A common complaint among undergraduates is that Duke is not a place that fosters intellectual conversations.
These are not the kinds of faculty-led conversations that happen in a classroom setting, but the sort that students drive themselves. I picture a bunch of students sitting under a tree at some idyllic spot on the quad discussing philosophy because they have nothing better to do.
From my college admissions tours I remember this image being one of the main selling points of liberal arts colleges. Students at these small, isolated schools are more likely to engage in spontaneous intellectual conversations or activities together because they do not encounter the distractions that a high-profile research university provides. These distracting forces may include an urban campus, Division I athletics, greek life, a medical center, professional schools, graduate students, media sex scandals, etc.
Far too often as undergraduates we attribute our problems to Duke, rather than to ourselves.
If you are still having trouble finding interesting and engaging conversations outside of the classroom at Duke, you should probably stop searching for institutional failures and start examining your personal initiative. I’ve discussed this problem with several friends and at the end of these meta-discourses we’ve always come to the same conclusion—these types of conversations are out there if you’re willing to spark them yourself.
So as I prepare to graduate, my parting advice is this. Don’t be afraid to be the person who turns an informal chat into a deep and probing exchange. I certainly wish I had done this more often at Duke. Because if you’re too timid to go out on an intellectual limb every once in awhile, you won’t learn much from your four years in college.
I’ve found learning from others’ experiences to be one of the most enriching undertakings life has to offer. And it is an experience that becomes even more meaningful at a school where you can easily end up with a roommate who went to high school in Qatar or a girlfriend who was raised in two different African countries.
The supposed distractions of Duke life can be turned into areas of enrichment as well. If you take enough time out of your day to think—not about what internship you want or what grades you might end up with, but simply to think about everything that is happening around you—then you can turn anything into a learning experience. Instead of cynically dismissing every non-ideal situation that Duke throws your way, take time to analyze it instead. Try to figure out what it means, why it matters and what you can learn from it.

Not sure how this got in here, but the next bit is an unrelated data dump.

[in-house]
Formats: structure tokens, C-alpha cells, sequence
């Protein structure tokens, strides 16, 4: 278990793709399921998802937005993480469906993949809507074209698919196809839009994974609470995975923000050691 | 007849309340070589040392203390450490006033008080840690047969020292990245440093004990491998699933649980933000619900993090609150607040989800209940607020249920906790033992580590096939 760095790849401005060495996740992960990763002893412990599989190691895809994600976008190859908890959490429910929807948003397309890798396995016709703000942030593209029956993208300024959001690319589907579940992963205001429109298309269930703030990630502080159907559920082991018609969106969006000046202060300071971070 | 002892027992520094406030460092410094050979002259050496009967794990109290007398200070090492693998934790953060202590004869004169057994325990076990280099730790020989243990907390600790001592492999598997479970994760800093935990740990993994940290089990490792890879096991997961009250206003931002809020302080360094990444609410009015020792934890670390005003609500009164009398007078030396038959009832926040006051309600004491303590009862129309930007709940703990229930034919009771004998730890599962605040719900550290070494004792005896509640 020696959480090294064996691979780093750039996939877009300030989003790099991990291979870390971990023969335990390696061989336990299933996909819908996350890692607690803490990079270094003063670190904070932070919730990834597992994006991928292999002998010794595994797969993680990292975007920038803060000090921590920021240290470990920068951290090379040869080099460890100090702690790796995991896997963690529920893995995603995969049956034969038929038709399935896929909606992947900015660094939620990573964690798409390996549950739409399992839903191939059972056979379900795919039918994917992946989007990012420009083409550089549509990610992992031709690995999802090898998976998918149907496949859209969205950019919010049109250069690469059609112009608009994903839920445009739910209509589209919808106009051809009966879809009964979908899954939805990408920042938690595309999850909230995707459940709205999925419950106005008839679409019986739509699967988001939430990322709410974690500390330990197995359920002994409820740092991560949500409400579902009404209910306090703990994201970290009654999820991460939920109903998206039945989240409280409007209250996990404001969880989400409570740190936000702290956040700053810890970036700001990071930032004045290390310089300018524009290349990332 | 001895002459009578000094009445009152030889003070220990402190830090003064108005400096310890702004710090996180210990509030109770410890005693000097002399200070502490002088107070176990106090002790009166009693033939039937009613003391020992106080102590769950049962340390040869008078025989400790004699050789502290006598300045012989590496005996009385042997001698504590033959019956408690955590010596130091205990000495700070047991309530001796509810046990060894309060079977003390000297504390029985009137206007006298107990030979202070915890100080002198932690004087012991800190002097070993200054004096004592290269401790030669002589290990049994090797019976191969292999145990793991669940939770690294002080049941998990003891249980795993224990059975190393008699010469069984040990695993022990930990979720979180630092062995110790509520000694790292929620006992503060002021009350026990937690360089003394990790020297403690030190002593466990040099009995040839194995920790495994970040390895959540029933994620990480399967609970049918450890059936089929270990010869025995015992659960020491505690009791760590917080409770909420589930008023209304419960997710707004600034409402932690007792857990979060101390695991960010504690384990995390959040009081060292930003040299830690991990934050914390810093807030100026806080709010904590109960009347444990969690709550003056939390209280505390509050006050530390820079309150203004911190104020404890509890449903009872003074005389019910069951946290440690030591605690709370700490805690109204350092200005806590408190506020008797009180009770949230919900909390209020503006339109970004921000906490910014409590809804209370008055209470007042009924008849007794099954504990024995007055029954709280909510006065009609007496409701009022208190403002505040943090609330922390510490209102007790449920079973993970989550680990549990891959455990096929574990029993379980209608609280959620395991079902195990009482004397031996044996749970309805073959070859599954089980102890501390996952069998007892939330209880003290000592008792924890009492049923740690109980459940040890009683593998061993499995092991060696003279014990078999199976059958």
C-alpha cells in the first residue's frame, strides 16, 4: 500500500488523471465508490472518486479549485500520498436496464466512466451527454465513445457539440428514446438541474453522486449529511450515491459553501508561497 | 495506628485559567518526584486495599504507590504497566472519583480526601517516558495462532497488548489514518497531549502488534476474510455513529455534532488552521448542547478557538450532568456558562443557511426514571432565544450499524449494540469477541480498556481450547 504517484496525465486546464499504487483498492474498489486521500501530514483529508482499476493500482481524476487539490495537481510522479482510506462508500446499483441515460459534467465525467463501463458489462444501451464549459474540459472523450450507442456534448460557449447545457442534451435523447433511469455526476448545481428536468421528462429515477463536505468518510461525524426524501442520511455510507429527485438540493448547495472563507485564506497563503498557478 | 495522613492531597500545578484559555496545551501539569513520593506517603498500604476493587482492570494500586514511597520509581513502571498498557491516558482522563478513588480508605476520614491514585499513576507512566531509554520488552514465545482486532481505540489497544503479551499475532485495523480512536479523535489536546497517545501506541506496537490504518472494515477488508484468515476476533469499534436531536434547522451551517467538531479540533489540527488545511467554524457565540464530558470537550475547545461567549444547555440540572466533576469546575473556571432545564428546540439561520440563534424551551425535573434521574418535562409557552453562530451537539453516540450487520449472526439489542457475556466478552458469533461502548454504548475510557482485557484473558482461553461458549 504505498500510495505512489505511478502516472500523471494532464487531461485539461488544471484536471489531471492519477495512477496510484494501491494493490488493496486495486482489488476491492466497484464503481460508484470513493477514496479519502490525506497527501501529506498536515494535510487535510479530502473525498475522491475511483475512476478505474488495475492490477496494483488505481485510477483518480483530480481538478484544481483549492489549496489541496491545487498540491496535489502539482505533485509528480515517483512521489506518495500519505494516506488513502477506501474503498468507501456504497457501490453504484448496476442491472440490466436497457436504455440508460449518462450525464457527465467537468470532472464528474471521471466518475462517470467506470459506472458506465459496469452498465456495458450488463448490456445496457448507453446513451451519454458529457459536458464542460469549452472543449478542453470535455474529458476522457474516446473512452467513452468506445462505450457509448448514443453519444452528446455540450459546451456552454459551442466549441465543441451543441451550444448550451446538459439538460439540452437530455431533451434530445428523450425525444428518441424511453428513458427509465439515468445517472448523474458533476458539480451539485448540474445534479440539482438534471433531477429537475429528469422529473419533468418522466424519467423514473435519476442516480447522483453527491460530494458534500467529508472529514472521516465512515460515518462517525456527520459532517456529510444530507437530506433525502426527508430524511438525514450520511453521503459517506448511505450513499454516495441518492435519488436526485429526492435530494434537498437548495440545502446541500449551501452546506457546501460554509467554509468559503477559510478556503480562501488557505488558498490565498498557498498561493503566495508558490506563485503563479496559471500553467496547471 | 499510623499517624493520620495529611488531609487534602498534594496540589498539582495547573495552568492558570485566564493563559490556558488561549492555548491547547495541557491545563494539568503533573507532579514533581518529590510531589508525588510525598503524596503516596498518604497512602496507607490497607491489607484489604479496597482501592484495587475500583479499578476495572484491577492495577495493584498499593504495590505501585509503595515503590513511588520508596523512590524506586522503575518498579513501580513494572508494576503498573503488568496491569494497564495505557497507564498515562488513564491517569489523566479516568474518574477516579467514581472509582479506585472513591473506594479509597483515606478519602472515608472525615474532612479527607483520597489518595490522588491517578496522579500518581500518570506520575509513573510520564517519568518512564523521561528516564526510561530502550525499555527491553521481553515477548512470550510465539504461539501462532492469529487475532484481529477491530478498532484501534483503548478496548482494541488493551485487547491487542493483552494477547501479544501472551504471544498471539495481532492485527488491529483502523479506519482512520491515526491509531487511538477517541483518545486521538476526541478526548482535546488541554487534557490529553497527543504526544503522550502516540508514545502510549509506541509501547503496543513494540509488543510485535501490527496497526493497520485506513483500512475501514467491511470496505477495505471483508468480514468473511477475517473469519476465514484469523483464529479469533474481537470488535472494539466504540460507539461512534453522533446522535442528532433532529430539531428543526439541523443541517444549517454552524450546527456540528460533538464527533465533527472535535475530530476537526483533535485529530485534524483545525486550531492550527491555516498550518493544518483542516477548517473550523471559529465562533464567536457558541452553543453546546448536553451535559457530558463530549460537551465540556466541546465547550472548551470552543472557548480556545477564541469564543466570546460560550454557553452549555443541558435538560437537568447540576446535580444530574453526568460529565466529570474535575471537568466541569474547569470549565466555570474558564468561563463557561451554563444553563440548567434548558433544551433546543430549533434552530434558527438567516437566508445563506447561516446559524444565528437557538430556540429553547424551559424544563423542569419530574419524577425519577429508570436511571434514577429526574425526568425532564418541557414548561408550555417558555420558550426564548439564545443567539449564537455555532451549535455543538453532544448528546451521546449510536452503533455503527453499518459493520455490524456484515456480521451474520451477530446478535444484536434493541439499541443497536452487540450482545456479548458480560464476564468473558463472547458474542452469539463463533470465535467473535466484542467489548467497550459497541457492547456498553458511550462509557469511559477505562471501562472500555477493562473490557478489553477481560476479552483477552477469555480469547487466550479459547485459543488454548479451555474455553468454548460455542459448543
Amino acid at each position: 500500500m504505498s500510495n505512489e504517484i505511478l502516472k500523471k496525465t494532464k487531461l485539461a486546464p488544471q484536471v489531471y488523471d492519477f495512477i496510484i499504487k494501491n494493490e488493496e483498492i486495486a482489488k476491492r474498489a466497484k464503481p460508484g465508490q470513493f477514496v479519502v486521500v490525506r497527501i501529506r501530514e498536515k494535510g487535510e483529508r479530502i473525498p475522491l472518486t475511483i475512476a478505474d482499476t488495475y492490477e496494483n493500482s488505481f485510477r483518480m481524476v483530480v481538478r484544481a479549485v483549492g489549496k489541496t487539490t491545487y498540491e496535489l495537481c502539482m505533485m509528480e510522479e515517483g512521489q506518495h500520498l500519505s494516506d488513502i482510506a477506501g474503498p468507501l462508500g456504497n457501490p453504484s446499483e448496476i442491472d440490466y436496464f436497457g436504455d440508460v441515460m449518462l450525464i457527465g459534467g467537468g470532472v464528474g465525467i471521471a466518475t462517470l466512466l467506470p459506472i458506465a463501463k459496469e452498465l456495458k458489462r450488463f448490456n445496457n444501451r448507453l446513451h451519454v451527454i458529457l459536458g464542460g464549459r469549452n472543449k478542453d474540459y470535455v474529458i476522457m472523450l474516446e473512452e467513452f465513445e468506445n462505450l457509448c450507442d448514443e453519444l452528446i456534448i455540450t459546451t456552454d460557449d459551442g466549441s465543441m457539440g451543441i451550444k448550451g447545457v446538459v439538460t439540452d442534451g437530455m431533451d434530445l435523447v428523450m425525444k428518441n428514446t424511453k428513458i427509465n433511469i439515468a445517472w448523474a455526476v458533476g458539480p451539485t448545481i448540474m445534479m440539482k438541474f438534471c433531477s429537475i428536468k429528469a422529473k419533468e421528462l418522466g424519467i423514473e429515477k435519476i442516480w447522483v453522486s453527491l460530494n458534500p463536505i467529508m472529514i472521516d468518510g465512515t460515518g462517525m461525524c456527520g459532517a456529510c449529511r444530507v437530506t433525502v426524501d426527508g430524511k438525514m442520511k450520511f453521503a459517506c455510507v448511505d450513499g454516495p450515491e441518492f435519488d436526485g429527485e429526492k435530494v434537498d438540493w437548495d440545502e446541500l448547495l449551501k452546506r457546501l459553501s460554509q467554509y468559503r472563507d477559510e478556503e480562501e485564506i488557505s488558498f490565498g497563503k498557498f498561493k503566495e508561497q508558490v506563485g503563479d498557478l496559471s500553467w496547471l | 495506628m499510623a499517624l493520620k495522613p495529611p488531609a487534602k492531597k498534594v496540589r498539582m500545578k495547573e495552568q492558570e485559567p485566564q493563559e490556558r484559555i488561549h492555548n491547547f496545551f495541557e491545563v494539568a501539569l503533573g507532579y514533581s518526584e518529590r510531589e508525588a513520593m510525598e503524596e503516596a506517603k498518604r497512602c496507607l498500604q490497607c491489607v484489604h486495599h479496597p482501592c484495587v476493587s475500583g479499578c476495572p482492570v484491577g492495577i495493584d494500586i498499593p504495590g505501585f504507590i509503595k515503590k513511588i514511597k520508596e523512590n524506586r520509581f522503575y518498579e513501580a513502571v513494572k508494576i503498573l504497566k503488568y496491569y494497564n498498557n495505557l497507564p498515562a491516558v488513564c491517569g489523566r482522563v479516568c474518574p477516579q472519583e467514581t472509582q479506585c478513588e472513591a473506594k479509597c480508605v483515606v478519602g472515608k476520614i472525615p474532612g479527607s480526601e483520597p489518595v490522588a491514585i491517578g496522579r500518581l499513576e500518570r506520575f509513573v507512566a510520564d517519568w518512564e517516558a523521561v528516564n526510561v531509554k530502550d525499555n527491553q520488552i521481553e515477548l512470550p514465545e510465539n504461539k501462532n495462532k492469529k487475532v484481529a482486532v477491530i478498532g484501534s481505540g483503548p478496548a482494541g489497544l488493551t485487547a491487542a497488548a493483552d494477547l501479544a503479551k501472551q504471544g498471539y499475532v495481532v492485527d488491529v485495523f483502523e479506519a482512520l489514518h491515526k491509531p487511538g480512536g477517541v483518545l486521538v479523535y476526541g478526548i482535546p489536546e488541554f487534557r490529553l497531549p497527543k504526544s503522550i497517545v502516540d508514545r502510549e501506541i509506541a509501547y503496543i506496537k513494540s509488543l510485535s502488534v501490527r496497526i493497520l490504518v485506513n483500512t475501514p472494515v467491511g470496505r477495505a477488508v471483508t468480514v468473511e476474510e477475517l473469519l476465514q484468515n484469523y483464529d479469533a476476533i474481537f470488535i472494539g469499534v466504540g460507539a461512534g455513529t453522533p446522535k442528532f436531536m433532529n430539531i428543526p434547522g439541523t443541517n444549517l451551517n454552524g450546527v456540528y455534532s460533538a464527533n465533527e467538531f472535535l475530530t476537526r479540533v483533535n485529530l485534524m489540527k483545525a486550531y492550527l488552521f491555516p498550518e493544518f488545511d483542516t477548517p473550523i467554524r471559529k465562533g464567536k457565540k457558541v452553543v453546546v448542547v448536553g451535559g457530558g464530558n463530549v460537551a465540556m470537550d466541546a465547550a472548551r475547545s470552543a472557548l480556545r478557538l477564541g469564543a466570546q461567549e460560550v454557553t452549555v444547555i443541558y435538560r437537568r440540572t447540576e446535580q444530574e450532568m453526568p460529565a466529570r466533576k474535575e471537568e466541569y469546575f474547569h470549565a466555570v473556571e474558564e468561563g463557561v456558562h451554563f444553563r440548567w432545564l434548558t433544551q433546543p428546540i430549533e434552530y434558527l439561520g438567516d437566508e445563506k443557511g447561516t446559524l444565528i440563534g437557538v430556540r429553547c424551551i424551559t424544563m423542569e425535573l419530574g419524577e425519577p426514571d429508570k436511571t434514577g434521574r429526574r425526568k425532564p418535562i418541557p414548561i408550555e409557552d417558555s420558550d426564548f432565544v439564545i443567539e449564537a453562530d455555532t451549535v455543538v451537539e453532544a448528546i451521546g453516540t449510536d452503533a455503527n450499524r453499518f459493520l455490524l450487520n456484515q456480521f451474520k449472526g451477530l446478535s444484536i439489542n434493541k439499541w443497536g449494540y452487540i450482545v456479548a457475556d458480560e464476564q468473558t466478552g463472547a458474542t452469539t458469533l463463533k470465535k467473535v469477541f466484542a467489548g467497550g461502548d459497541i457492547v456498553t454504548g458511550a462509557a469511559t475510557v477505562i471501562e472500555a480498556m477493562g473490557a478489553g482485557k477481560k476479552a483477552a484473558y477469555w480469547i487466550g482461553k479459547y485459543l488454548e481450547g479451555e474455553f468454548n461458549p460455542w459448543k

You won’t find a bigger Duke basketball fan than me. But other than the obvious utilitarian benefits, I still don’t fully understand how a $4 million coaching salary fits with the values of an educational institution. I’m a big fan of embracing globalization, too, but I’m not sure why Duke is in such a rush to construct a campus in Kunshan, China, which will cost about $37 million over the next six years.
Yet these questions are both great prompts for intellectual discussion. The Chronicle is the place where I have learned how to treat them that way, rather than to simply dismiss them out of ill-informed, cynical exasperation. Journalism, while it may lack in financial compensation, is among the most intellectually gainful pursuits available to Duke students. And the student newspaper is certainly not the only place on campus that offers this kind of intellectual space. It’s a matter of finding your own niche and keeping an open mind.
But, in my highly biased opinion, The Chronicle is the best student organization on campus by a wide margin. It attracts students who are interested in questioning the world around them and figuring out what it means. At The Chronicle you never have to think twice about what any adults will think because you never answer to anyone but your peers and your readers. You have the editorial and financial independence to define yourself.
This newspaper gave me the space I needed to take my own initiative. It helped me to learn and grow as a journalist, as a student and as a person.
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Will Robinson is a Trinity senior. He is the editorial board chair and former editor-in-chief of The Chronicle.